#MasterclassMonday is a collaboration between Horse Network and NOELLEFLOYD.com to empower equestrians to help troubleshoot your training, master your mindset and up your game. This month’s instructor: show jumping trainer Simone Starnes.

Our entire riding careers, we’re told to keep our shoulders back, heels down, eyes up, hands soft “the list goes on.”

Have you ever taken the time to sit back and really examine why we’re told to do these things? There’s often a misconception of what body control really is and riders become so focused on checking off the boxes of “good equitation”that they don’t fully understand the function of each part of their riding position. 

What is body control? 

Body control is not just making sure our body checks off the boxes of a perfect position, but rather a way of riding that allows us to have an accurate feel and control of our horse without inhibiting their movement. It’s balance, symmetry, and a suppleness that allows us to move with our horses.

For example, maybe you’ve been told you have great posture while riding, but struggle to keep your elbows and hands soft while following your horse’s mouth. This is an example of focusing too much on one component, rather than how each body part works together to create this harmony with our horse. 

This is just the teaser! Learn all things body control with Equestrian Masterclass: Simone Starnes Teaches 3 Exercises for Better Body Control

It’s all about the core

So, where do we begin when establishing body control?

Growing up riding young horses, I was always faced with unpredictability and in turn, had to make sure my body control was in check so I could stay with the horse (while also staying on top of them). The best way to make sure you are centered and balanced over your horse is through your core. By keeping your core engaged, this allows you to have the freedom to move the other parts of your body in partnership with your horse’s strides.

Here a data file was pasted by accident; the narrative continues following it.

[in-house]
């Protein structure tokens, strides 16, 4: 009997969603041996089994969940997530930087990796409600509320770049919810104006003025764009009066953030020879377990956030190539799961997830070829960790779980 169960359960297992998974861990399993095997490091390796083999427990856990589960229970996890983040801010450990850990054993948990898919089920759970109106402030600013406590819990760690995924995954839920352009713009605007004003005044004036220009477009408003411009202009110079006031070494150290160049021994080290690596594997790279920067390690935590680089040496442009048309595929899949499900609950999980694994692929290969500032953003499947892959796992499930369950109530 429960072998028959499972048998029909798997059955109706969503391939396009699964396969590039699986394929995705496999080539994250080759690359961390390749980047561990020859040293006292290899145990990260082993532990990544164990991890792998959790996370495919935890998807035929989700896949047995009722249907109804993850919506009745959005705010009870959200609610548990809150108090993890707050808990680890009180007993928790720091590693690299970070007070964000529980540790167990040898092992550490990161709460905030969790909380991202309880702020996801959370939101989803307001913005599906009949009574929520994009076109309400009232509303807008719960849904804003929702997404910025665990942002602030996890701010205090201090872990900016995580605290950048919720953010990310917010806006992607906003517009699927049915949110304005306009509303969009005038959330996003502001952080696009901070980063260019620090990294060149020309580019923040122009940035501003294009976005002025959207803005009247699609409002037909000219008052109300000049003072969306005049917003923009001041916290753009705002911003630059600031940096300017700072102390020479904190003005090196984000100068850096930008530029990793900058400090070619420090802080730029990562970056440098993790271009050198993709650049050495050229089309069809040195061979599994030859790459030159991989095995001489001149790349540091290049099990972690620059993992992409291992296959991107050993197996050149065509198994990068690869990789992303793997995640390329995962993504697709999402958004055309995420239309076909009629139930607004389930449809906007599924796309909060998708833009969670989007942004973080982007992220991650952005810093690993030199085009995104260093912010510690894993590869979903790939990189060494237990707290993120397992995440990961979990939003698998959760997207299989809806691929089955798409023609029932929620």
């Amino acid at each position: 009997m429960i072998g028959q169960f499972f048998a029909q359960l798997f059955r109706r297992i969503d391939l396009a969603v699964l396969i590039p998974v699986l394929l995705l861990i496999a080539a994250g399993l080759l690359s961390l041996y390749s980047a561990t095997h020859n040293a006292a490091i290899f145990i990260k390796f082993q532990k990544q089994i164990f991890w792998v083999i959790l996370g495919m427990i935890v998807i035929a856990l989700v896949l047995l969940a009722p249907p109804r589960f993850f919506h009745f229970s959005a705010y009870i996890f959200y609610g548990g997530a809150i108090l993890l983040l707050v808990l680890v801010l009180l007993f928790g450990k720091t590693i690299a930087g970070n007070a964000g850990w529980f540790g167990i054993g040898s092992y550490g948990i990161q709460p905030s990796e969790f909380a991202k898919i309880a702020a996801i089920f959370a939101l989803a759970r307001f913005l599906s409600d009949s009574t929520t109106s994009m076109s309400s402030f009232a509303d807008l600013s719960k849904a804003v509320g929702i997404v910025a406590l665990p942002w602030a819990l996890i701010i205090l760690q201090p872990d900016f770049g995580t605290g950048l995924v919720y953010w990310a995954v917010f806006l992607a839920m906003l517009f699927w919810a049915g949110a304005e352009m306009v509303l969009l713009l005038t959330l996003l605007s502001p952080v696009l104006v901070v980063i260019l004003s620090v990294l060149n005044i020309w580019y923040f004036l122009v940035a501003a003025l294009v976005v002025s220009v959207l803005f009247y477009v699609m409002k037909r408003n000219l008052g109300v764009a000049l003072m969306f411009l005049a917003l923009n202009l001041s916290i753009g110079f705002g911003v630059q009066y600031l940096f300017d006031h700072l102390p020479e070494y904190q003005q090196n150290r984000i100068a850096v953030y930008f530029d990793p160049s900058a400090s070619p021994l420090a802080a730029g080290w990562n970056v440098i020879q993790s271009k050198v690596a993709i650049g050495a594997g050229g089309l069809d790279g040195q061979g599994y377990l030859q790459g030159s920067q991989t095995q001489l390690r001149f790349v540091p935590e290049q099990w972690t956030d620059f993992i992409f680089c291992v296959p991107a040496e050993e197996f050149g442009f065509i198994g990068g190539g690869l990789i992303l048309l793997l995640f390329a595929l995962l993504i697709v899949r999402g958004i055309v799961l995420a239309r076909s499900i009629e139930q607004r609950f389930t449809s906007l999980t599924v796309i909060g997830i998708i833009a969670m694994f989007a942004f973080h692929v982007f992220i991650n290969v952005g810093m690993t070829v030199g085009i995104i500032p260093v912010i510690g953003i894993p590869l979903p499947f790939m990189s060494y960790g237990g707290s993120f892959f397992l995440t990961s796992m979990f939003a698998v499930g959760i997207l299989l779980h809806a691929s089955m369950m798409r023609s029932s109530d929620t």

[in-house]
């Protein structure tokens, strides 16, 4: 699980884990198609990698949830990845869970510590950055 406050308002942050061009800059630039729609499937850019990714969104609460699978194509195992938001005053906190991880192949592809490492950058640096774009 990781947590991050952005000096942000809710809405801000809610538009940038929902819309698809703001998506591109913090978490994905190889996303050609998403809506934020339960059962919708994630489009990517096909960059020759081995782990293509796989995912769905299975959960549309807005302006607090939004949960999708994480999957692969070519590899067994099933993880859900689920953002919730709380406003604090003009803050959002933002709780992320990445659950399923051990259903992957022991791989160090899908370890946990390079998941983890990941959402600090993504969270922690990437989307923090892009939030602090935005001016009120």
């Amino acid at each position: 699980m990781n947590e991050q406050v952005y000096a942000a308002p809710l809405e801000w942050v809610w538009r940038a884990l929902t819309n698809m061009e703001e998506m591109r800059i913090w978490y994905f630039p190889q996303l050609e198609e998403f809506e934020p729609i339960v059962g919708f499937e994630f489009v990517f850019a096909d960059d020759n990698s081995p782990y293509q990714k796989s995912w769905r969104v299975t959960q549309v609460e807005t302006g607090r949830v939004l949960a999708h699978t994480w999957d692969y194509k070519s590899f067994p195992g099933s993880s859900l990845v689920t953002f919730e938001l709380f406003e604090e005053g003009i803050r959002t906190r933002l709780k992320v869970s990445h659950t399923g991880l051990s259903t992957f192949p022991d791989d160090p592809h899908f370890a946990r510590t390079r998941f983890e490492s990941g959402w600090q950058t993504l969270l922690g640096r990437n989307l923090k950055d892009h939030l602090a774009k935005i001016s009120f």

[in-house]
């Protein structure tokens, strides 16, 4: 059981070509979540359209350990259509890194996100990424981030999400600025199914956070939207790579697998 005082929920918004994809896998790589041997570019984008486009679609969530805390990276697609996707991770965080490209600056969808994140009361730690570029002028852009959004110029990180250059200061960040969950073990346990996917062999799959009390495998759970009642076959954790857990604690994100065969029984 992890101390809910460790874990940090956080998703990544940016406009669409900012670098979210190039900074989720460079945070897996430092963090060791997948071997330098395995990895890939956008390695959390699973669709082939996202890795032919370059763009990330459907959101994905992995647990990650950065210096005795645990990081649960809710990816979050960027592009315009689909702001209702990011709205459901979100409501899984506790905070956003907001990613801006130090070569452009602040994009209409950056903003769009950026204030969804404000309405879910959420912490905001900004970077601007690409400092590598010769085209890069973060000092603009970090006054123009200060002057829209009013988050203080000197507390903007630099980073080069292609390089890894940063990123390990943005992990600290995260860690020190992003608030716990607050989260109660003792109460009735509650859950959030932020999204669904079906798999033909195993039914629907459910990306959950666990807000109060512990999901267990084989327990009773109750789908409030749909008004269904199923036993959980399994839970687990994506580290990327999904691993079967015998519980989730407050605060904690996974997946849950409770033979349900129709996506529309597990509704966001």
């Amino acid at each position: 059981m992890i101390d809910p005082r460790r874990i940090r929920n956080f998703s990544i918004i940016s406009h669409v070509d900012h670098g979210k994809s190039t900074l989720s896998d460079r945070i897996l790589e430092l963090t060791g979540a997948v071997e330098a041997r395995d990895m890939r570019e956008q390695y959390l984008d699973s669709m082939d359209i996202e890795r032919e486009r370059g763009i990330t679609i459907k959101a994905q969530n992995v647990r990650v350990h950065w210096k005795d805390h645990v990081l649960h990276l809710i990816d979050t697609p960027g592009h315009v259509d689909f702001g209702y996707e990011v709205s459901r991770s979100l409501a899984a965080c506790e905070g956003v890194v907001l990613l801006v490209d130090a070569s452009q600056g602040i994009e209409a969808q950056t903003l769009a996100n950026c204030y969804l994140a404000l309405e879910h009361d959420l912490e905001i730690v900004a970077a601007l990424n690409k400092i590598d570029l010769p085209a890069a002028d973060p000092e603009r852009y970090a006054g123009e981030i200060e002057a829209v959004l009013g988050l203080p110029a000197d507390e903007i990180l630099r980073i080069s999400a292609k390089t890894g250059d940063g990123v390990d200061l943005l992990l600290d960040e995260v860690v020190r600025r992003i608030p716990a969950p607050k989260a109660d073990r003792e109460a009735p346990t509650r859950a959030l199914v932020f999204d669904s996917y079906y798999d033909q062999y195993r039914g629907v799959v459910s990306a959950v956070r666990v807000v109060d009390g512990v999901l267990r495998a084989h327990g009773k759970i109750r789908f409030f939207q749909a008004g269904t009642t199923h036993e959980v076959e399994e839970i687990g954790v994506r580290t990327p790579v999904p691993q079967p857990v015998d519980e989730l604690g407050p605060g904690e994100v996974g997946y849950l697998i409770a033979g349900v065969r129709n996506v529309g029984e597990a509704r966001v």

Engagement simply means contracting your muscles. To engage your core, you are contracting the muscles in your midsection to support the spine.

When you learn to keep your core engaged while riding, you can focus more on keeping your hands soft and putting your aids on when you need to rather than focusing on too many things at once. Separating the movement of your arms and your legs from your core results in a softer position and more fluidity in conjunction with your horse’s movement.

Body control is for all disciplines

Body control doesn’t work better for one discipline versus another. Whether you have a cutting horse, reining horse, compete in dressage or hunter/ jumper, the same holds true across all disciplines: an engaged core keeps you secure on the horse while still allowing your horse to move naturally.

When your core is engaged, anything can happen underneath you and you’ll stay moving with them, while allowing your aids to be soft and supple. Learning how to effectively use each section of your body will be the biggest game changer in building better body control, creating a strong and effective leg, and a stable core.

This is an excerpt from Simone’s Equestrian Masterclass, 3 Exercises For Better Body Control To access the course, as well as a full library of courses from the likes of Ian Millar, Anne Kursinski and more, go to equestrianmasterclass.com.